We observed that the auxin response is different in the primary roots of plants grown in soil and vertically on 1/2 MS medium, suggesting that different environmental cues may cause different auxin responses in roots (Fig. S12). A higher auxin level in soil (Fig. S12) is likely to lead to higher WOX11 expression level in soil. Analysis using BAR-Tools (http://www.bar.utoronto.ca/) (Winter et al., 2007; Geng et al., 2013) suggests that NaCl treatment can upregulate WOX11 expression, indicating that salt conditions may have a role in regulation of root system formation. In this study, the soil condition comprises many nutrients. Nutrients and many environmental signals in soil might also alter the root system (Macgregor et al., 2008; Atkinson et al., 2014; Kellermeier et al., 2014; Otvos and Benkova, 2017). In addition, LBD16 expression could be induced in the primary root of arf7-1 arf19-1 in either drought conditions or upon wounding on medium (Fig. S13). The arf7-1 arf19-1 double mutant and the WOX11 and LBD16 marker lines could provide an experimental system for the effects of inductive cues on root branching. Future analysis of the inductive cues will provide a more comprehensive understanding of how root system architecture is established and how developmental plasticity is employed in an effort to optimize response to a variable environment.
MATERIALS AND METHODS
The lbd16-2 (Fan et al., 2012) mutant, the wox11-2 wox12-1 double mutant (Liu et al., 2014), the arf7-1 arf19-1 mutant (Okushima et al., 2007), and WOX11pro:GUS (Liu et al., 2014) and DR5pro:GUS (Ulmasov et al., 1997) transgenic plants were described previously. For construction of LBD16pro:LBD16-GUS and mLBD16pro:LBD16-GUS transgenic plants, the 4.8-kb wild-type or mutated genomic region of LBD16 was inserted into the pBI101 vector, respectively. 35Spro:3×FLAG-WOX11-GR was constructed by insertion of the cDNA encoding the fused 3×FLAG-WOX11-GR protein into the pMON530 vector. To construct pER8:3×FLAG-LBD16, a cDNA encoding the fused 3×FLAG-LBD16 protein was PCR amplified and inserted into the pER8 vector (Zuo et al., 2000). WOX11pro:WOX11 was constructed by insertion of the WOX11 CDS following the 4.8-kb WOX11 promoter (Liu et al., 2014) into the modified pBI101 vector in which the GUS gene had been removed. GATA23pro:GATA23-GUS was constructed by insertion of the 1.6-kb genomic region including the promoter and the gene body of GATA23 into the pBI101 vector. Transgenic plants were obtained by Agrobacterium tumefaciens-mediated transformation into wild-type Arabidopsis Col-0. Primers used in molecular cloning are listed in Table S1.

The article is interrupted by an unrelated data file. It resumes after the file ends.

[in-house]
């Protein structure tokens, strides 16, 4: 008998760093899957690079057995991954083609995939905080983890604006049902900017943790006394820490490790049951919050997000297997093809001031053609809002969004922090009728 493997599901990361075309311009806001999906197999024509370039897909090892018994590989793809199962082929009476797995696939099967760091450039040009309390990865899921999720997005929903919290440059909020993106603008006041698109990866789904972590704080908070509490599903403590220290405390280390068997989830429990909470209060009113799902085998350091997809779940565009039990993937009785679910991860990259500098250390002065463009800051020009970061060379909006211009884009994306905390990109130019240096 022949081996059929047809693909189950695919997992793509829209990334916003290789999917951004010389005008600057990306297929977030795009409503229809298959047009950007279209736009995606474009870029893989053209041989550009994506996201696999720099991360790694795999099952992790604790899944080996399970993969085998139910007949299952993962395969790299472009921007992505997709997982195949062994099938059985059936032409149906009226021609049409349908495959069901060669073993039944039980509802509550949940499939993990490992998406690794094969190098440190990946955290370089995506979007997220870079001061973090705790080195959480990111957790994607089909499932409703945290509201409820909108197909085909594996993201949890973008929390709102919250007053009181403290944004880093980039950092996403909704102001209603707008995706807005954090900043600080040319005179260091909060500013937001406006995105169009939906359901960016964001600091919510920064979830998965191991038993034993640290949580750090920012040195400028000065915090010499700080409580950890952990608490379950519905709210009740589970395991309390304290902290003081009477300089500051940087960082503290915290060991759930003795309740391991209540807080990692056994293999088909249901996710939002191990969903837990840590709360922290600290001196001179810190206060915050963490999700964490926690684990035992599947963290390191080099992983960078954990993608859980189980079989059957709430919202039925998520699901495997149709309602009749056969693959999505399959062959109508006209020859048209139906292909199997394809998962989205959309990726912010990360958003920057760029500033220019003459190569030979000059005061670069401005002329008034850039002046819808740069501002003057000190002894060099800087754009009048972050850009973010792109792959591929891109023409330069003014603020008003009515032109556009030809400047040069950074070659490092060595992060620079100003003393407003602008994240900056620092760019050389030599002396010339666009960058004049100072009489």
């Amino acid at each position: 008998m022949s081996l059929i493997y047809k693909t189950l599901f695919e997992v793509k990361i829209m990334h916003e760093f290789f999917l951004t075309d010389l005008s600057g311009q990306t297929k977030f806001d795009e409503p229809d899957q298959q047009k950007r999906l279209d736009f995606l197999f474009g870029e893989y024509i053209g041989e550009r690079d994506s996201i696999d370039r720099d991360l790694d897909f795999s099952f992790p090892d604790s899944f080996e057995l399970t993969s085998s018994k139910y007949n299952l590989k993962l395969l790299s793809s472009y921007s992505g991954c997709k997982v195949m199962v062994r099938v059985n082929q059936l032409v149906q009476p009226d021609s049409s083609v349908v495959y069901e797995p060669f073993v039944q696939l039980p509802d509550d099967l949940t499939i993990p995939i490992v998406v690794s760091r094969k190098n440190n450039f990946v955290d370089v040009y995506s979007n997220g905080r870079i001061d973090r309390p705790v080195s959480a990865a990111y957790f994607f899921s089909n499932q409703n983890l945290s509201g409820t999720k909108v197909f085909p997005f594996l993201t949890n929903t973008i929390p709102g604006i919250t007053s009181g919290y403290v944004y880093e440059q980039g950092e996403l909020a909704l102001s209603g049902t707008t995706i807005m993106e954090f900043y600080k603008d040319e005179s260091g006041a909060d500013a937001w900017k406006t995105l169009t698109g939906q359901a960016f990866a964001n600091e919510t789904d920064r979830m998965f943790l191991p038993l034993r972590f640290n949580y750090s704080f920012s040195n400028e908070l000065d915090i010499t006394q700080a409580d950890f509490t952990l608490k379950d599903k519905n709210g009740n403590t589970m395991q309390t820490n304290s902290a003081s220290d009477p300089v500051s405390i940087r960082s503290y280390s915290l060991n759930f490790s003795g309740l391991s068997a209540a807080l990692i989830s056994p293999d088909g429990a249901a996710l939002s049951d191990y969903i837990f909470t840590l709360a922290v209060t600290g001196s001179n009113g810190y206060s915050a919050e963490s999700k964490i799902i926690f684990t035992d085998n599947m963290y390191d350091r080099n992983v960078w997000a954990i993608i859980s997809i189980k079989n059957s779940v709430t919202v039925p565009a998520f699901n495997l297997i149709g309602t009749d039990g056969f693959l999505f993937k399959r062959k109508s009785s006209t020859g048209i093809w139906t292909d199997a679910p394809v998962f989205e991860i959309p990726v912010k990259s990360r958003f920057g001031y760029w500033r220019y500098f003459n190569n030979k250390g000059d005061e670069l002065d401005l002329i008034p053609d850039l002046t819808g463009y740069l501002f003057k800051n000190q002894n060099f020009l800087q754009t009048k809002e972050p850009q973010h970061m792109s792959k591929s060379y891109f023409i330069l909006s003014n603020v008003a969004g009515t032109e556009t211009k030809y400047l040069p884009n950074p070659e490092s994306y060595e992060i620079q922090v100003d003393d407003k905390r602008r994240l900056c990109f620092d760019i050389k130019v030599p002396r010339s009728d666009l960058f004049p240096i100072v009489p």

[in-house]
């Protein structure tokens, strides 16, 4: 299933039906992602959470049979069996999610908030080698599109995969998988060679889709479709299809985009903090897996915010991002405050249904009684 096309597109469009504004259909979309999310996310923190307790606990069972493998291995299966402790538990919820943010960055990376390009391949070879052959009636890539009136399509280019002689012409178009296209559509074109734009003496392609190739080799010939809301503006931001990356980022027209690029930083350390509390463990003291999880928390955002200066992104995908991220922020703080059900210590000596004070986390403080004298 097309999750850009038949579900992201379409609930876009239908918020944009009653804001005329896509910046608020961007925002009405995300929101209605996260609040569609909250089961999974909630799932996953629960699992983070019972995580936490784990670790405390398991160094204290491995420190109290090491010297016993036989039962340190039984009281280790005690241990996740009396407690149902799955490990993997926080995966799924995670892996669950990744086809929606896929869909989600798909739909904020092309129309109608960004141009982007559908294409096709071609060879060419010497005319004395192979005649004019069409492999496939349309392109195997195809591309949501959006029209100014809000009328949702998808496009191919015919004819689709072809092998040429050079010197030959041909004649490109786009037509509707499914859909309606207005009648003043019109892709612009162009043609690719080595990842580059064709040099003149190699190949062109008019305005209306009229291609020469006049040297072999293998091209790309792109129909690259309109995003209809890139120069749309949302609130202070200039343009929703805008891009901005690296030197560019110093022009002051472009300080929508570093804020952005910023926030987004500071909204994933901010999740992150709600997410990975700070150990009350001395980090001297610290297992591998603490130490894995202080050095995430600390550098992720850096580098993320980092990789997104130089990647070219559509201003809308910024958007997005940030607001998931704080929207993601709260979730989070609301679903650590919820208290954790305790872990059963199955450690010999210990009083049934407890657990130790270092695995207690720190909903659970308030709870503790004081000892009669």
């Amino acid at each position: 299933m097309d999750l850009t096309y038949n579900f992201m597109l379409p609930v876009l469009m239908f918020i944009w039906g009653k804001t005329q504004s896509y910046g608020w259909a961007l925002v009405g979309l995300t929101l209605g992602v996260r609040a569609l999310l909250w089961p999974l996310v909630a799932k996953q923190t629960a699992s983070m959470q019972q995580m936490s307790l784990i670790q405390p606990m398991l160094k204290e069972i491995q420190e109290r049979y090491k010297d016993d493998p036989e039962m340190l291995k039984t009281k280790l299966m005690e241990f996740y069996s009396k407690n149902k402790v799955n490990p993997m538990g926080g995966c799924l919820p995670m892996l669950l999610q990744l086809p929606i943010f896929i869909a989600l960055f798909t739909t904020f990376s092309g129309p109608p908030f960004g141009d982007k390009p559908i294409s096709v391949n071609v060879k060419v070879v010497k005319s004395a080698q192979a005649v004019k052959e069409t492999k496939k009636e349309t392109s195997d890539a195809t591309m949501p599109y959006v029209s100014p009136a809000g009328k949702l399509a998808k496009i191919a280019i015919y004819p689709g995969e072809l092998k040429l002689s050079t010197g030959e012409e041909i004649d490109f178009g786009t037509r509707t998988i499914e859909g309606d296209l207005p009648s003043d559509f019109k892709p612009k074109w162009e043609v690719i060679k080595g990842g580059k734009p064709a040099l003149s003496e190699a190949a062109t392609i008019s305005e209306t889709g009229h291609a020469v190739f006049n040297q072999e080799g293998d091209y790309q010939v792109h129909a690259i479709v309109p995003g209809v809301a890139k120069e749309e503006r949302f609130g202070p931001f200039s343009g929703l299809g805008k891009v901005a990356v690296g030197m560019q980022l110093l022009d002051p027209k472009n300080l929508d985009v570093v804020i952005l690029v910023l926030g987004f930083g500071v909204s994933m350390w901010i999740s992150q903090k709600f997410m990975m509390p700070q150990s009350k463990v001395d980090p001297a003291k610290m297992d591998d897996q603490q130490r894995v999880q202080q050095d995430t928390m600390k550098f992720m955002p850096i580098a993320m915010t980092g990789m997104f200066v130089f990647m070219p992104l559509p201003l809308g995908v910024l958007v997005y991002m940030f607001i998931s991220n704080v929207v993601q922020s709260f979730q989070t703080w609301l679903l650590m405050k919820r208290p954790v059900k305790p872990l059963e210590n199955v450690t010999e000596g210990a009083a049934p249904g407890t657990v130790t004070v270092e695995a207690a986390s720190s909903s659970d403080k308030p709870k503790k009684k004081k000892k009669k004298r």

Plant growth conditions
The medium conditions (1/2 MS and B5) were described previously (Chen et al., 2014; Liu et al., 2014). The soil is a 1:1:3 mixture of vermiculite: perlite: peat soil containing 1/2 MS liquid solution without sucrose. Plants were grown in soil in 20-cm-high pots. All plants and explants were grown and cultured at 22°C.
GUS staining and imaging
GUS staining was carried out based on our protocol (He et al., 2012; Chen et al., 2014). Microscopy and differential interference contrast (DIC) observations were performed as previously described (Chen et al., 2014; Liu et al., 2014) using a Nikon Eclipse 80i microscope.
ChIP and qRT-PCR
ChIP and qRT-PCR were performed as previously described (He et al., 2012). The qRT-PCR results are presented as relative transcript levels, which were normalized against that of ACTIN genes. Anti-FLAG antibody (F1804, Sigma) was used in the ChIP analysis. The primers used for real-time PCR are listed in Table S1.
We thank T. J. Guilfoyle and ABRC for Arabidopsis seeds used in this work.
Conceptualization: L.S., L.X.; Validation: L.S., X.H.; Formal analysis: L.S., X.H.; Investigation: L.S., X.H.; Resources: G.Z.; Writing - original draft: Y.D., H.H., B.S., L.X.; Supervision: L.X.; Funding acquisition: L.X.
This work was supported by grants from the National Natural Science Foundation of China (31422005), the National Basic Research Program of China (973 Program) in association with the Ministry of Science and Technology of the People's Republic of China (2014CB943500), the Key Research Program of the Chinese Academy of Sciences (CAS) (QYZDB-SSW-SMC010), the Strategic Priority Research Program ‘Molecular Mechanism of Plant Growth and Development’ of CAS (XDPB0403), and Youth Innovation Promotion Association CAS (2014241). Deposited in PMC for immediate release.
The authors declare no competing or financial interests.